We do not have space here to go into the subject in any depth. We will limit ourselves to noting that the philosophical study in Switzerland preceded the most fruitful period of Lenin’s elaboration. AIt was in period in which he studied  imperialism,  war, we can see from the comments on the writings of the most Hegelian of military theorists, von Clausewitz; (15). And his studies of this period also include the polemics on the national question against the position of some Bolsheviks, such as Bukharin, who oppose the demand for self-determination of the oppressed peoples on the basis of a vulgar materialism(16); in addition he studied the Marx-Engelian concept of the State, distorted by Kautsky, another mechanistic interpreter of Marx. All of his studies are what will lead to the April Theses, the “theoretical rearmament” of the Bolsheviks, the implicit acceptance of the Trotskyist program of permanent revolution that will make the October Revolution possible. Undoubtedly this is the most important historical fact in Lenin’s life, but also in the long history of the emancipation of the lower classes. At least until, armed with Lenin’s theoretical legacy, we are able to lead the next revolution to victory.


(1) For more on the debate involving Ryazanov, Kautsky, Parvus, Luxemburg, etc., see the anthology Witnesses to Permanent Revolution (Brill, 2009), edited by D. Gaido and Richard B. Day.

(2) It is an unfounded commonplace that, according to Marx, revolution necessarily had to take place first in Western Europe. In fact, Marx and Engels claimed, for example, that the Russian Revolution could have served “as a signal for a proletarian revolution in the West, so that the two would complement each other (…)” (see Manifesto of the Communist Party, 1848, edizioni Lotta Comunista, 2009, pp. 105-107). In several texts, Marx rejects the attribution to him of having elaborated a “historical-philosophical theory” that would impose the same path on all countries: see the letter to the editors of Otiecestvennye Zapiski (1877), in Marx-Engels, Lettere sul Capitale, Laterza, 1971, or the letter of 1881 to the Russian leader Vera Zasulich (ibid.), which Zasulich kept hidden for a long time because it contradicted the supposed Menshevik orthodoxy.

(3) The bourgeois character of the revolution in Russia was an axiom for Lenin at this time. See: “Two Tactics of Social Democracy in the Democratic Revolution” (1905), in Collected Works, Editori Riuniti, 1965, vol. 9, pp. 9 ff.

(4) This is the “theory of uneven and combined development”. Exposed by Trotsky in History of the Russian Revolution (1932), edizioni Alegre, 2017, p. 61 ff.

(5) From Switzerland, Lenin sent a telegram to the party leadership on March 6, 1917: “Our tactics: total mistrust, no support for the new government: suspect Kerensky in particular; arm the proletariat, only guarantee (…) no rapprochement with other parties”. He then wrote a series of letters with the same content (“Letters from a Distance,” in op. cit., vol. 23, pp. 297 ff.), only one of which was published in Pravda, abridged.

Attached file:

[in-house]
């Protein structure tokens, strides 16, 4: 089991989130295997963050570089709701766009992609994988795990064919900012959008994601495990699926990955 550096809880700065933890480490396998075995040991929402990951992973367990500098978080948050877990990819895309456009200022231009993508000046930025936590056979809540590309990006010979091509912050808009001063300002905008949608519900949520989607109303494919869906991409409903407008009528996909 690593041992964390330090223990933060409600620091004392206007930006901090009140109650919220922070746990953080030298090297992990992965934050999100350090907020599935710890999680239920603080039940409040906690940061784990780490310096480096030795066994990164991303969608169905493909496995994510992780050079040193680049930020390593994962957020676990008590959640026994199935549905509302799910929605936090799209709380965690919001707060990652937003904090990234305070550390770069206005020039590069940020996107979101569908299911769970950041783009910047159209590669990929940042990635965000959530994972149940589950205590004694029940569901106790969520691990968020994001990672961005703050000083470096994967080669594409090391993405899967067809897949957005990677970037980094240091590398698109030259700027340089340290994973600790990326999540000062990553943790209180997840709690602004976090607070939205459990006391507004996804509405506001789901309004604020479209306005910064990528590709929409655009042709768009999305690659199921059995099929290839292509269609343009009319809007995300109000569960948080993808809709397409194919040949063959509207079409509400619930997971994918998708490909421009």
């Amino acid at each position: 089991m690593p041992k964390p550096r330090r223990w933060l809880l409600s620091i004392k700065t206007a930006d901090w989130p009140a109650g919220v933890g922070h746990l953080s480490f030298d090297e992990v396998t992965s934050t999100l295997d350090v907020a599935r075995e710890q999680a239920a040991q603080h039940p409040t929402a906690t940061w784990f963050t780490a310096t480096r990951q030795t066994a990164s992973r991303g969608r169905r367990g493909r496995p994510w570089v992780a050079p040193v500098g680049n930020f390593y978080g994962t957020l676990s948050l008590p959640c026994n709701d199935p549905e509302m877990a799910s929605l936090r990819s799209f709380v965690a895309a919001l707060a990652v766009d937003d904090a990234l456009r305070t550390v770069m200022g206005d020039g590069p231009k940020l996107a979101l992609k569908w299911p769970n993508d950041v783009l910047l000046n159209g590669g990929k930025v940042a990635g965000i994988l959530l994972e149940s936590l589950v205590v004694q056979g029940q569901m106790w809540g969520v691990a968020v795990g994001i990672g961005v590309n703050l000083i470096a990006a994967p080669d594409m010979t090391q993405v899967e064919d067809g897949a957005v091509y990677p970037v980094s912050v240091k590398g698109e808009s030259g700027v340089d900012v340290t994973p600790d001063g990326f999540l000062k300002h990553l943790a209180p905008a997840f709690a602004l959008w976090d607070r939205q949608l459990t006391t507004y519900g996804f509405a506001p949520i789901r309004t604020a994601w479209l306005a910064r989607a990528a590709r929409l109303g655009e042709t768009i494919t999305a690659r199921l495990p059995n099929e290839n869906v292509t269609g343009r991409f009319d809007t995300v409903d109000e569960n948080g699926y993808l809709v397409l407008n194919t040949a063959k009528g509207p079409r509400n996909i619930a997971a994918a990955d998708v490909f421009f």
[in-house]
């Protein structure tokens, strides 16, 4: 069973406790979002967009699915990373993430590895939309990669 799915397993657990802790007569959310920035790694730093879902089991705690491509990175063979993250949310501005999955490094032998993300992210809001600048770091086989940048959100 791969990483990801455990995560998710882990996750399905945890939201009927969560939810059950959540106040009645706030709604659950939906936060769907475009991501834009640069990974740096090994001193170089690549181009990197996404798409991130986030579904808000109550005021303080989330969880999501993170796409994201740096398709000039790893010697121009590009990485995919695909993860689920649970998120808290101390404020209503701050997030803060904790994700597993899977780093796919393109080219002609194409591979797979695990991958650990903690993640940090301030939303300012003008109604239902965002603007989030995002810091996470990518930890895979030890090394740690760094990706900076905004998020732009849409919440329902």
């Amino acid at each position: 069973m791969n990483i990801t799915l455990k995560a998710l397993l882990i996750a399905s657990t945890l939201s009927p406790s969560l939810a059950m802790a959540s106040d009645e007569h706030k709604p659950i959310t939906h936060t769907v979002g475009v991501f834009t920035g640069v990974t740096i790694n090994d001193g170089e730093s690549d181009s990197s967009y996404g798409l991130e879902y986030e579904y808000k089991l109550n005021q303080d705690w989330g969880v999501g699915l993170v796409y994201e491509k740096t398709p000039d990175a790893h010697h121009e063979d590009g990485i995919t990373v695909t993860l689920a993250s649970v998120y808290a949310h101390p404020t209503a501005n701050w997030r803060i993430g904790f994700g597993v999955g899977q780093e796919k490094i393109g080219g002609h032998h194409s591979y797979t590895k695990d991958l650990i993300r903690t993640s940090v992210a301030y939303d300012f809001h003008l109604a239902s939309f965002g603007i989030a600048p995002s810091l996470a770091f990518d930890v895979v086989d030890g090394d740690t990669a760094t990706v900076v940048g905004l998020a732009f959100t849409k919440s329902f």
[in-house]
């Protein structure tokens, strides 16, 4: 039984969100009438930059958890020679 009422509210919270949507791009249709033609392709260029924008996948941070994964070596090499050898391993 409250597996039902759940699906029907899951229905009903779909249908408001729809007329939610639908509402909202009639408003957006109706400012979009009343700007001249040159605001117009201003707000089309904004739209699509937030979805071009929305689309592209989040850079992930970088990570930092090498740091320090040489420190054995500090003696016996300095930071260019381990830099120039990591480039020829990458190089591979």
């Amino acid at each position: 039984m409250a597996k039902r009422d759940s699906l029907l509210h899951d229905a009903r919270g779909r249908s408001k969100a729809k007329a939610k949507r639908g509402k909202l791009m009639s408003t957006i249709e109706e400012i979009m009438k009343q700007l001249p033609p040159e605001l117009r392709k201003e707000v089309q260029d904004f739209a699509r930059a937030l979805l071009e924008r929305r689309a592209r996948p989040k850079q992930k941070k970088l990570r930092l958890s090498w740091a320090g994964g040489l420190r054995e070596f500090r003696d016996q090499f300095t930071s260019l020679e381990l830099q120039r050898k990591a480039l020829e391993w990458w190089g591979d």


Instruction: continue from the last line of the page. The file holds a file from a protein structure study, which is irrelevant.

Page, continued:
(6) Leon Trotsky himself states this ironically, op. cit. vol. I, p. 416.

7) T.S. Eliot, The Waste Land [La tierra baldía], (1923), trans. La terra desolata. Quattro quartetti (Feltrinelli, 2014).

(8) V.I. Lenin, “April Theses,” in Collected Works, vol. 24, pp. 10 ff.

(9) In the first vote, in the Petrograd Committee on April 12, the Theses were rejected by 13 votes against and 2 votes in favor. At the 7th All-Russian Party Congress (Petrograd, April 24-29), Lenin’s Theses received a majority. But even here, a specific resolution on the question of the socialist character of the revolution received only 71 votes out of 118. For a detailed analysis of the April conference, see Marcel Liebman, La révolution russe (Marabout Université, 1967); or even Jean Jacques Marie, Lénine (Balland, 2004)

(10) V.I. Lenin, Materialism and Empiriocriticism (1908, published in 1909) in Collected Works, vol. 14. This is a polemic with the epistemological positions of a section of the Bolsheviks led by Anatoly Lunacharsky, Vladimir Bazarov and Alexander Bogdanov, author of the three-volume work Empiriocriticism (1904-1906). We undertake to return to this debate in a future specific article.

(11) According to N. Krúpskaia, Bolshevik leader and companion of Lenin, in her My Life with Lenin (Red Star Press, 2019), the young Lenin had already begun to study Hegel, and especially the Phenomenology of Spirit, during his first exile in Siberia. However, no further traces of these early readings have survived.

(12) V.I. Lenin, Philosophical Notebooks, in Collected Works, vol. 38. This editorial title includes both the eight notebooks of 1914-1915 (three of which are devoted to Hegel’s Logic) and earlier philosophical writings.

(13) V.I. Lenin, ibid. pp. 166-167.

(14) We refer in particular to the studies of Michael Löwy, including those published in Dialectique et révolution (Anthropos, 1973); Löwy’s The Politics of Combined and Uneven Development: The Theory of Permanent Revolution (Haymarket, 2010); or Kevin Anderson, Lenin, Hegel and Western Marxism (University of Illinois Press, 1995).

(15) Lenin’s notebook containing excerpts and annotations from von Clausewitz’s main work (On War) is not included in the Collected Works. The most recent edition in Italian is in Lenin, L’arte dell’insurrezione, Gwynplaine, 2010.

(16) Lenin’s polemic (of 1915-1916) against the so-called “imperialist economism” or “Baugy group” (after the name of the Swiss town where they met), Bukharin, Radek, Pyatakov, etc., is contained in volume 23 of the Collected Works.